To the casual football fan, the prospect of facing Matt Moore on Sunday would be like a lion preparing to face an unarmed gladiator. To some, the mention of his name might invoke a response like, "Is that the fat guy who made Fahrenheit 911?" No, it isn't, but some of those same skeptics had similar thoughts when a sixth-round draft pick of the Patriots got a starting job when Drew Bledsoe got hurt and they couldn't remember if it was Mike, Greg, Peter or Bobby Brady.
While Moore isn't likely to replicate the kind of immediate impact Tom Brady had with the Patriots, he is going to start against the Vikings Sunday night for his third straight game. Jake Delhomme has been sidelined with a finger injury on his throwing hand and head coach John Fox ruled him out.
Moore is a virtual unknown who has led the Panthers to a 1-1 record in his first two starts – beating Tampa Bay 16-6 and losing on the road to the Patriots last week by a score of 20-10.
When asked what he knows about Moore, linebacker Chad Greenway said there's only one thing that matters about what he and his teammates know about him.
"I know he's a starting quarterback in the NFL," Greenway said. "So, he's capable of beating you. That's all we know. We've seen his tape and we know he's capable of making all the throws."
The one benefit the Vikings may have as they prepare for the Panthers is that Delhomme and Moore aren't that dissimilar as quarterbacks. Both are drop-back passers who tend to stay in the pocket and don't run around for too much improvising. While Delhomme might be the preferred option against an active, playmaking defense like the Vikings, Moore isn't viewed as a significant drop in talent if he gets the call.
"He doesn't have the experience Delhomme does, but I don't think it's going to change their approach to the game," linebacker Ben Leber said. "They want to run the ball first and they're going to do that regardless of who is at quarterback. I don't think they'll approach the game any different, but if they get in a position where we have (a lead) and they have to throw the ball, maybe we can key on some stuff that Moore does and Delhomme doesn't."
There is some thought that the Vikings may try to go out of their way to confuse the young quarterback. But safety Madieu Williams said the Vikings don't need to get too cute in over-thinking their position. They know what they need to do and it doesn't matter to him which QB gets the start, although he did admit that there are some advantages to going with the guy (Delhomme) who has been there, done that.
"You try to disguise your looks whether you're going against an inexperienced guy or a veteran," Williams said. "The only advantage you may have is that the inexperienced quarterback may not have seen a particular look before, whereas a veteran might see something that puts up a red flag. You can't sit back and try to do too much just because a player isn't experienced. Those guys have a lot of talent. You have to make sure you're aware of what he does well, because anyone who is on the roster has to be good."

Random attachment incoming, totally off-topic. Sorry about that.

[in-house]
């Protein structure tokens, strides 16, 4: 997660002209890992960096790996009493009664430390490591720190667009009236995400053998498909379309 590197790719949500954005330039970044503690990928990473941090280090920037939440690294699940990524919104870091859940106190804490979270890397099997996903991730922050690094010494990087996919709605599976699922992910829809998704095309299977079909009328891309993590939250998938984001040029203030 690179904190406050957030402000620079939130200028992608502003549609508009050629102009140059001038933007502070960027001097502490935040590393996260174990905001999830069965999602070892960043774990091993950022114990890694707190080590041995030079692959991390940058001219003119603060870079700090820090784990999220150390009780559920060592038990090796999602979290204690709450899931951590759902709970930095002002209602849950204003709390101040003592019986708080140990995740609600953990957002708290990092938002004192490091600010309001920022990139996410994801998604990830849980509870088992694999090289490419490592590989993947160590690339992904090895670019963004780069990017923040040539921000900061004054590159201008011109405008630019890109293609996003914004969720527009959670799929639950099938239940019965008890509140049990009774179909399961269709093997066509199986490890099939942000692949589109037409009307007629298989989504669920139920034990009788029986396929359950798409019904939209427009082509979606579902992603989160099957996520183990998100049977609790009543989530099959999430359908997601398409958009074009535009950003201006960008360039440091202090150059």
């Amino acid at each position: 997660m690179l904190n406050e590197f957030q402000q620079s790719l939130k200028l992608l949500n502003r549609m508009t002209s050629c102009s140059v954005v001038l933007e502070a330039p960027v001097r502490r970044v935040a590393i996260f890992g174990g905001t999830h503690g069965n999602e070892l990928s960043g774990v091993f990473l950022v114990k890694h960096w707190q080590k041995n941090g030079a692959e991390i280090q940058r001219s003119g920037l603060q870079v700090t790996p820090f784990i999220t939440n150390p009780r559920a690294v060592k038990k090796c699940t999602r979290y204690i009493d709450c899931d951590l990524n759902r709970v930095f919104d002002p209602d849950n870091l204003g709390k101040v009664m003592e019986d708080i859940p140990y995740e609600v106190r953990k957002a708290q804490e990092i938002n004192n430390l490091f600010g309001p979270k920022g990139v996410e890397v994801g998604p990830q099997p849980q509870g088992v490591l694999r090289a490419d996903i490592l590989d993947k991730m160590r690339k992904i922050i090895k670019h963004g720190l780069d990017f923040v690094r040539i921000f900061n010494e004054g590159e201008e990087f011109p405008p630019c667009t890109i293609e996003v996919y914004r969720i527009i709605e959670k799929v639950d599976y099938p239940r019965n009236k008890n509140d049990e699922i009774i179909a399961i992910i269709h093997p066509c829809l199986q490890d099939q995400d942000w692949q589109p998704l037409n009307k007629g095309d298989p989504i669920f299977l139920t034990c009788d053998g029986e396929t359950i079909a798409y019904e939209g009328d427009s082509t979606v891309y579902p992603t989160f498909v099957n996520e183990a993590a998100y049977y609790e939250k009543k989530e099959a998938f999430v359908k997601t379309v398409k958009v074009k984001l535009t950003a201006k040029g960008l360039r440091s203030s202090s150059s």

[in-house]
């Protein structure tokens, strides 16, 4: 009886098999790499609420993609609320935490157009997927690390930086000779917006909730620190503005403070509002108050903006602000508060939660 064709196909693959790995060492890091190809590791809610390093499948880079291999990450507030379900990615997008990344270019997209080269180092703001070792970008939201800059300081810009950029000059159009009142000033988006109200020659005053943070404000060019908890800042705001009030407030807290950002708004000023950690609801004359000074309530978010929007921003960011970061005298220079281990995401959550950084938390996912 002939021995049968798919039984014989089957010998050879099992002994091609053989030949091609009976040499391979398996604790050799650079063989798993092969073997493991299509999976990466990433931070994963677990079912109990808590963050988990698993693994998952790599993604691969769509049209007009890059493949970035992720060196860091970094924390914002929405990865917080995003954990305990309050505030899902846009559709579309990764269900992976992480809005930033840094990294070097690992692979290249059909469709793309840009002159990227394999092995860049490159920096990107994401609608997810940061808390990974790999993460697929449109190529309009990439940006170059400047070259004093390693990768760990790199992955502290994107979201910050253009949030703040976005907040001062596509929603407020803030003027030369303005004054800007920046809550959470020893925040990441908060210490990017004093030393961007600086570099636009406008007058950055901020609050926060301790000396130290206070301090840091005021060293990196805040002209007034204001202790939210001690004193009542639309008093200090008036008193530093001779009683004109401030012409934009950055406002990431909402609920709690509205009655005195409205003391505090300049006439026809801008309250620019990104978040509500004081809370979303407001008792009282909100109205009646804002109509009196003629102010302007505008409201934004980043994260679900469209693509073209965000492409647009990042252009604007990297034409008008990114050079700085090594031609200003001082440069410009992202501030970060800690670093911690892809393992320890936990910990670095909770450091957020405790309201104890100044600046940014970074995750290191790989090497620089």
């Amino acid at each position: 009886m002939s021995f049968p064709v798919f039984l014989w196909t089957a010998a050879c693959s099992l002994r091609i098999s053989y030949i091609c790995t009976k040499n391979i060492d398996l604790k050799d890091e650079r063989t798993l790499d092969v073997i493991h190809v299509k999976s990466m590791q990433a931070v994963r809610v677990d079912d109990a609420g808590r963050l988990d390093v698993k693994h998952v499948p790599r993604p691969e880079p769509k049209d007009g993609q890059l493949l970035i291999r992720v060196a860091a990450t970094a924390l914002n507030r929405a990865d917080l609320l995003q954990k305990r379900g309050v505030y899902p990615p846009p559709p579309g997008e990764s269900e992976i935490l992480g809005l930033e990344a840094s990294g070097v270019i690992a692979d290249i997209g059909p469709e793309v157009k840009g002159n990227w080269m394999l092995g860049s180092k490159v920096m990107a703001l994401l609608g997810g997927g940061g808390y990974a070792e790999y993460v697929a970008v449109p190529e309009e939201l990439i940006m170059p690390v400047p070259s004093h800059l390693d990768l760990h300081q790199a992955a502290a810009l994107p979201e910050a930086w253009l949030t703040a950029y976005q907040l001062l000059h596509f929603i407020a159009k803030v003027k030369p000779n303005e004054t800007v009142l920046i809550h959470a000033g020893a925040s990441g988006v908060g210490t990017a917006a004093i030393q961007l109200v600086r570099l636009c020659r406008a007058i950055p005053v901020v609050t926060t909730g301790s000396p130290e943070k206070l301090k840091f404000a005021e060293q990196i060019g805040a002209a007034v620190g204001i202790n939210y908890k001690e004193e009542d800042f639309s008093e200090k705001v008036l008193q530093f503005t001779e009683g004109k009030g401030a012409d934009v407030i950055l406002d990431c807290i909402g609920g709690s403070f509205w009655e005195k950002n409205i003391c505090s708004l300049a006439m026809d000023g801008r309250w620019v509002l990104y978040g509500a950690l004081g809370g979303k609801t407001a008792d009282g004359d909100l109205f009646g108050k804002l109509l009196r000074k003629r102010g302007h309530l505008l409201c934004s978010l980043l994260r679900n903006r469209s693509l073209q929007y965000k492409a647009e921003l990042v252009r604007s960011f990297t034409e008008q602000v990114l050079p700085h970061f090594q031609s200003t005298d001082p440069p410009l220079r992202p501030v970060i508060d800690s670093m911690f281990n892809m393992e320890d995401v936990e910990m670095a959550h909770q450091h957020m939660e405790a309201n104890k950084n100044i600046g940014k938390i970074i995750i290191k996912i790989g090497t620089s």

Having a limited body of work to go on with Moore can be a concern, but considering that the Panthers' bread and butter for the last two years has been the running back tandem of DeAngelo Williams and Jonathan Stewart, not so much the vertical passing game, any lack of intel they may have on Moore likely won't come into play.
"When you have a fresh guy out there, they can throw you off a little bit with where they're going to go," Leber said. "With him, I think their approach will stay the same. They have their two beasts in the backfield and will want to establish them. That's their M.O."
If anything, Leber added, there may be more concern with a youngster like Moore. Often times when a backup QB steps into the spotlight, he feels he has nothing to lose and is more willing to take risks on trying to make big plays. Over the years, it seemed like every time a guy like Doug Flutie came off the bench, he produced huge numbers. They would typically tail off once defenses got used to what he was doing, but Leber said Moore has nothing to lose and might just come out winging the ball around in hopes of giving his team a spark.
"You can go in with that mentality," Leber said. "You can step in that situation and say, ‘I'm just going to let it fly.' I don't know if that is the approach (Moore) is going to take, but I think overall, it's a good mentality to have."
However, the Vikings don't want to leave that option open for Moore. If the front four doesn't get enough heat on Moore on their own, expect to see the Vikings blitzing early and often. The last thing they want is let Moore get comfortable with his position.
"You don't want to give him any more confidence than he already has," Greenway said. "He may not have a lot of experience at the NFL level, but anyone who has made it to the No. 2 quarterback in this league knows what he's doing and can do things to hurt you."
Odds are the way the Panthers attack the Vikings and the way the Minnesota defense schemes Carolina's offense isn't going to change all that much with Moore under center.
"Our game plan isn't going to change and I'm sure there's won't either.," Williams said. "In the end, it all comes down to execution. If we stop the run, it doesn't matter who they have back there. We're going to be coming after him and trying to make plays."
John Holler has been writing about the Vikings for more than a decade for Viking Update. Follow Viking Update on Twitter and discuss this story on our subscriber message board.
Who is Matt Moore? Vikings defenders explain
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